Views expressed in opinion columns are the author’s own.

I don’t think I’m alone when I say college just doesn’t feel the same this semester. An integral part of college life is making social connections with fellow students, but the pandemic has created an environment where our collective well-being literally depends on staying away from other people. Without a stable social life to balance out the stresses of academics, it’s understandable that many students feel isolated and lonely this semester.

Fortunately, one aspect of college life is still intact: student organizations. Student organizations have always been a way to meet people, discover new passions and take a break from the stress of schoolwork. And with all the adaptations of a socially distanced semester, these groups have taken on the ever-important role of maintaining a sense of community. Student organizations can ultimately help combat pandemic-related loneliness by connecting students with one another and creating solidarity with those who may feel the same isolation.

Summer quarantine was mentally draining and — let’s be honest — fall quarantine still is. Many people have turned to new hobbies in order to cope, from art to hiking to beekeeping. The variety of clubs at the University of Maryland allows students to continue exploring newfound passions and express themselves creatively — all while providing a bit of social relief from the isolation of virtual learning.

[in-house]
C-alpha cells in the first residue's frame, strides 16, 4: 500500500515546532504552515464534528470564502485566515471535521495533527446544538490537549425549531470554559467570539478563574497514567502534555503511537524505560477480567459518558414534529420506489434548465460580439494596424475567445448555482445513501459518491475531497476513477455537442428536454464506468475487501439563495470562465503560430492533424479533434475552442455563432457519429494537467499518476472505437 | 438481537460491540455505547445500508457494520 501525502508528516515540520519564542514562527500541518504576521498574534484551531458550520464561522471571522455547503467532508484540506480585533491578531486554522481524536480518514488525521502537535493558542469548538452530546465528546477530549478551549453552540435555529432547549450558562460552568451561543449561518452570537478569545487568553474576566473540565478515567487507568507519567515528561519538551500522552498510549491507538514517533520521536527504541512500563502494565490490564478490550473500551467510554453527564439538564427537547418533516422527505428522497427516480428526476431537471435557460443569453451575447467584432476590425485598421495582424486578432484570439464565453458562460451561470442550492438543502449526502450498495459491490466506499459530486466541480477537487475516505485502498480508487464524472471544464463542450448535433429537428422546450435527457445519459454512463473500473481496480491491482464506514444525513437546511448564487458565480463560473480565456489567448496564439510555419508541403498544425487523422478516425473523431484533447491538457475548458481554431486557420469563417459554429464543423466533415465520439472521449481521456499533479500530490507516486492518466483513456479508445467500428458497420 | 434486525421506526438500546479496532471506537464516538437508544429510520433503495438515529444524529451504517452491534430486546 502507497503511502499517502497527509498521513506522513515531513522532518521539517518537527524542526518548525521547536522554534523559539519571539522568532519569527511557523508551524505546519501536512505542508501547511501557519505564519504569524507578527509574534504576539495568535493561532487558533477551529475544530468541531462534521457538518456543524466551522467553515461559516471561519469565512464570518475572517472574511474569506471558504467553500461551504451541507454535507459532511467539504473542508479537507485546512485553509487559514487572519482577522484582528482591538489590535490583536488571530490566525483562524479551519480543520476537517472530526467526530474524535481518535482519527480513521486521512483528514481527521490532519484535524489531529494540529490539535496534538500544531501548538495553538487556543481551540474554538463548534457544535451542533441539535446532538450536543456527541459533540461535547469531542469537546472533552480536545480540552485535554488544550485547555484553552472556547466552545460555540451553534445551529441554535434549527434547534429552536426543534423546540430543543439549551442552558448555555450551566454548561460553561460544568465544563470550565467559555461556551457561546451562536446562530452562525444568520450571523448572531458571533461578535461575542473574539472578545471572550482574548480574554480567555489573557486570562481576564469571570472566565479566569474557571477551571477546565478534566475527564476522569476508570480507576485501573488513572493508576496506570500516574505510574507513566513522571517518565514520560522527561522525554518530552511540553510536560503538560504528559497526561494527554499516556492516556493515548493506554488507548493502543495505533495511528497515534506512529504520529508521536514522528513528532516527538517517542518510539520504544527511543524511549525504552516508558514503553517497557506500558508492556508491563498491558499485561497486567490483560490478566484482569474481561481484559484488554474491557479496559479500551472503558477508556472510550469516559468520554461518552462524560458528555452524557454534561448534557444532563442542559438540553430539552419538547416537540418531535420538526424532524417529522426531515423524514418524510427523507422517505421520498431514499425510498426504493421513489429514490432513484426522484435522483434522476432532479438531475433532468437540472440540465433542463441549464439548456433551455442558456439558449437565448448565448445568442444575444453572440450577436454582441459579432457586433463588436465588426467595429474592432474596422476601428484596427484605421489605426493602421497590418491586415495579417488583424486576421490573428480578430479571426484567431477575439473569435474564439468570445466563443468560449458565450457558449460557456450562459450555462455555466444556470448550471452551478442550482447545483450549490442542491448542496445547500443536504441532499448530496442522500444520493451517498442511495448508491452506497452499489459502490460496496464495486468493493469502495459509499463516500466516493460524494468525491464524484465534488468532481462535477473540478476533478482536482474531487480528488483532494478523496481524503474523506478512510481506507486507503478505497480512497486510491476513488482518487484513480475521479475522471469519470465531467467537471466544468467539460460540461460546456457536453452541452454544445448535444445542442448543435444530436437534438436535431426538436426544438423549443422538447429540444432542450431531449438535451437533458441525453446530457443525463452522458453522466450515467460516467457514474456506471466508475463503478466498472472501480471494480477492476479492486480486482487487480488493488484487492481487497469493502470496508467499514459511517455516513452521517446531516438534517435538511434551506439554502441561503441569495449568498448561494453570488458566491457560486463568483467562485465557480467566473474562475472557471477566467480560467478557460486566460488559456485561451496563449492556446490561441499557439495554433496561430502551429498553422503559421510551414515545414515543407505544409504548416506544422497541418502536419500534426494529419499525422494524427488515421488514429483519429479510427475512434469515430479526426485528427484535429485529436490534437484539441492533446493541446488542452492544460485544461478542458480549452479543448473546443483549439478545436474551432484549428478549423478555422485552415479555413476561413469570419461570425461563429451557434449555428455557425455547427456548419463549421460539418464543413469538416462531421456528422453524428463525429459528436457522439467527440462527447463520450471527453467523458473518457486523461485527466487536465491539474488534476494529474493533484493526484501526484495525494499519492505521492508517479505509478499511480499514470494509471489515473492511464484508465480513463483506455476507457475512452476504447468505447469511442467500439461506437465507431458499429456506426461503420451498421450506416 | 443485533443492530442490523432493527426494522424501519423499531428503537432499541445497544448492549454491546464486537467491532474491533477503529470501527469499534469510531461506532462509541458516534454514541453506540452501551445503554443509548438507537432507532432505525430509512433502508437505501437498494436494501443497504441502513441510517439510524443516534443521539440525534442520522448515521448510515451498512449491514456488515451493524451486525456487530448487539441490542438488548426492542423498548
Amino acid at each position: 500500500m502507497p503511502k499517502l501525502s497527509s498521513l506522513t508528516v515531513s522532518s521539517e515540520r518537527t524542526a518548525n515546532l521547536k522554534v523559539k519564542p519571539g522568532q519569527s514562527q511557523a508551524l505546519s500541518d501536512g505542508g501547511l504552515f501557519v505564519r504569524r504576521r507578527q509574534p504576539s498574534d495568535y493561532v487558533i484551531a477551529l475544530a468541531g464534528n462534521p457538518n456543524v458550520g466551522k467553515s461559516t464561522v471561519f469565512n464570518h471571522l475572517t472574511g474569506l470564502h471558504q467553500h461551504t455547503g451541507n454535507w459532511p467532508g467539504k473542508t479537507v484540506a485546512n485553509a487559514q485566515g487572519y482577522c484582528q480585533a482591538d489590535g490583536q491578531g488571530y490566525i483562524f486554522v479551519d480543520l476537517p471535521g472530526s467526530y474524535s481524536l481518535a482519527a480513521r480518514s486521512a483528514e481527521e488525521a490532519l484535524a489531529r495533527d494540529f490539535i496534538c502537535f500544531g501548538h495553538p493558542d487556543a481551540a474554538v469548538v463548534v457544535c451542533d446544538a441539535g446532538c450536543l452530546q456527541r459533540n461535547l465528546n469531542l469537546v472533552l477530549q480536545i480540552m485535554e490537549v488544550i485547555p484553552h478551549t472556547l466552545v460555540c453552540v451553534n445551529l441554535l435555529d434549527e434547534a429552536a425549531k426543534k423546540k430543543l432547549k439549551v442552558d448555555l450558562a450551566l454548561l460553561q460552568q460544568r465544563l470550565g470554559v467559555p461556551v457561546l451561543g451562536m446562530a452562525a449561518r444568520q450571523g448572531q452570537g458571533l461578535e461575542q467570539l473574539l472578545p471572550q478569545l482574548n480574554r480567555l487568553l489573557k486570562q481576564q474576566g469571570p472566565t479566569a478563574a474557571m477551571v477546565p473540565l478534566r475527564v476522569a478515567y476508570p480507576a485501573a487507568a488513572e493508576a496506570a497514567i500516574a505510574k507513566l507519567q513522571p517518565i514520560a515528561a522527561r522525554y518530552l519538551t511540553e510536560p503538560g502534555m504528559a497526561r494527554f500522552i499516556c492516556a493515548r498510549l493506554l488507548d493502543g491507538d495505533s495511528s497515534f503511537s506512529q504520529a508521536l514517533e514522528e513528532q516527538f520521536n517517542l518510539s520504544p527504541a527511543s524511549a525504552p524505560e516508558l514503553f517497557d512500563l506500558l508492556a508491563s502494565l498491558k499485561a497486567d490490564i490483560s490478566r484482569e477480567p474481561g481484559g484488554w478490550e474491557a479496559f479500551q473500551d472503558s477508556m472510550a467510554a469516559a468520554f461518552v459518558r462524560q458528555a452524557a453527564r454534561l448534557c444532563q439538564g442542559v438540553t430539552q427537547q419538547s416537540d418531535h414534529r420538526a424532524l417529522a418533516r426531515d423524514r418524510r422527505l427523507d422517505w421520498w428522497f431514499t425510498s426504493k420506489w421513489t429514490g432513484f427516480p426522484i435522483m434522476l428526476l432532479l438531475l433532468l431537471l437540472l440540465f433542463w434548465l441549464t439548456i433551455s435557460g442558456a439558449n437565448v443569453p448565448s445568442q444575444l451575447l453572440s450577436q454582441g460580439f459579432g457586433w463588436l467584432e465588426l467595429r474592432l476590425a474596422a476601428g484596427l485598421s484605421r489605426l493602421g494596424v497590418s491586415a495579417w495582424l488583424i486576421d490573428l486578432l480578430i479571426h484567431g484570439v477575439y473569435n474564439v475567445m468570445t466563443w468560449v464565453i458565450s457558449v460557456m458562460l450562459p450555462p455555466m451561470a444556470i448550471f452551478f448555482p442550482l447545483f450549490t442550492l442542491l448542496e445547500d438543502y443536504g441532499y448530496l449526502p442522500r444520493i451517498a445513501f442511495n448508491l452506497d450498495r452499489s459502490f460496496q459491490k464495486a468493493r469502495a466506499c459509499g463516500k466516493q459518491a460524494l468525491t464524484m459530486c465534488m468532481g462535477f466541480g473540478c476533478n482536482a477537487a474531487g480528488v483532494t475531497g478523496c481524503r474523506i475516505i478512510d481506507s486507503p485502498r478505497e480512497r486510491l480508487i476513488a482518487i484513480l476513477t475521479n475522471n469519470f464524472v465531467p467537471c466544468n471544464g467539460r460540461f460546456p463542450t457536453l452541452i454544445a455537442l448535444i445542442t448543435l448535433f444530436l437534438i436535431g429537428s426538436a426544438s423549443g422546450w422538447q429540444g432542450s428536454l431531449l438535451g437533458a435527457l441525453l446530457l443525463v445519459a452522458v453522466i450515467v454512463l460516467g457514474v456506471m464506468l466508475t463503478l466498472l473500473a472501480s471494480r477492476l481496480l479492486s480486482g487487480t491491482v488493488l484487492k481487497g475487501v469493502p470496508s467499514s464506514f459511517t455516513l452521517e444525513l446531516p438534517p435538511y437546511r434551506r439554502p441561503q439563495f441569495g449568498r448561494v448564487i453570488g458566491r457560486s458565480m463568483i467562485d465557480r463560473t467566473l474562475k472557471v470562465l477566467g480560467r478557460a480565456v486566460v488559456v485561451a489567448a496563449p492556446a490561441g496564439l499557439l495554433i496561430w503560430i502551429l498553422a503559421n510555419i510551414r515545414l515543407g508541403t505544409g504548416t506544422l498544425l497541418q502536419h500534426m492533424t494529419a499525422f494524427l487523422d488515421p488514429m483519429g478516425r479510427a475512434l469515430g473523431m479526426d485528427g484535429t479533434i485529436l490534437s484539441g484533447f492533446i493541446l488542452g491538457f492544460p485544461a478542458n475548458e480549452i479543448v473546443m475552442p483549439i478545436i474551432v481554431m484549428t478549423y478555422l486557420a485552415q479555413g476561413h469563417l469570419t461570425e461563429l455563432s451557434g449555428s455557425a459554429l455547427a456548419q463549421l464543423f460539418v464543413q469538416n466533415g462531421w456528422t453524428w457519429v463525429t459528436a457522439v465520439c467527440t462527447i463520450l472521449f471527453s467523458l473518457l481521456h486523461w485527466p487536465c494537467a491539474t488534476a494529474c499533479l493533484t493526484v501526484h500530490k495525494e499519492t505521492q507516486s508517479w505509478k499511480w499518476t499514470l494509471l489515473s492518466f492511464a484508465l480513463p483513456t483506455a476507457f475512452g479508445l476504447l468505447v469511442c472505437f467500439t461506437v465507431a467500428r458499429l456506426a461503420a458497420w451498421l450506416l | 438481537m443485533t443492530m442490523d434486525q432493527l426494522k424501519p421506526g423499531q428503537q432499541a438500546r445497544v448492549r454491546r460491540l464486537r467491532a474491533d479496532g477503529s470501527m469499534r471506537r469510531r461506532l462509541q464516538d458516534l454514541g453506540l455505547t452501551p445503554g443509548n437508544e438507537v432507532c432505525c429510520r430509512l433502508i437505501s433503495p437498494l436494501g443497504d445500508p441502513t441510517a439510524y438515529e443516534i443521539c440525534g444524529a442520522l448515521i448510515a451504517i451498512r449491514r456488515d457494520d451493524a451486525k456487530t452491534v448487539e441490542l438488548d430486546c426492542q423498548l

For instance, most club sports teams have adjusted their routines to comply with new safety protocols, which include practicing in small groups and following socially distant drills. While these accommodations make for a slightly different sports experience, they demonstrate the resilience of the student body during a semester of uncertainty. 

And on top of the spread of the coronavirus, the accumulation of recent incidents of police brutality against Black people, an economic recession, accelerating climate change and an unstable political landscape has left many students feeling helpless and alone in the face of injustice. In a time defined by ideological tension, student organizations offer a platform for any and every student voice. They are a way to let students know they’re not alone.

Cultural clubs, for example, may allow students to discuss their feelings with people of the same racial, gender or sexual identity. Whether a student is directly affected by injustice or simply appalled by what they’ve witnessed, cultural clubs have the power to foster solidarity among those who share anxiety about the state of the country.

In the same way cultural organizations open a dialogue for different perspectives on injustice and identity, advocacy and service clubs address these issues through direct action. Since the pandemic has exposed systemic inequalities in our country, the missions of many service clubs have become even more relevant. In my own experience, seeing the worsening of food insecurity and health care disparities in these past months has only deepened my commitment to the groups I belong to, such as Terps for Change, a service-learning organization that connects students with volunteer opportunities at local nonprofits.   

This university is far from perfect, but the strength of the student body is one of my favorite things about it. While all the normal aspects of life have been disrupted, student organizations maintain a sense of community greater than any one individual. The ability of students at this university to connect to one another — whether it’s through a screen or six feet apart — is a lesson in inclusivity and resilience.

Allison Cochrane is a senior biology major. She can be reached at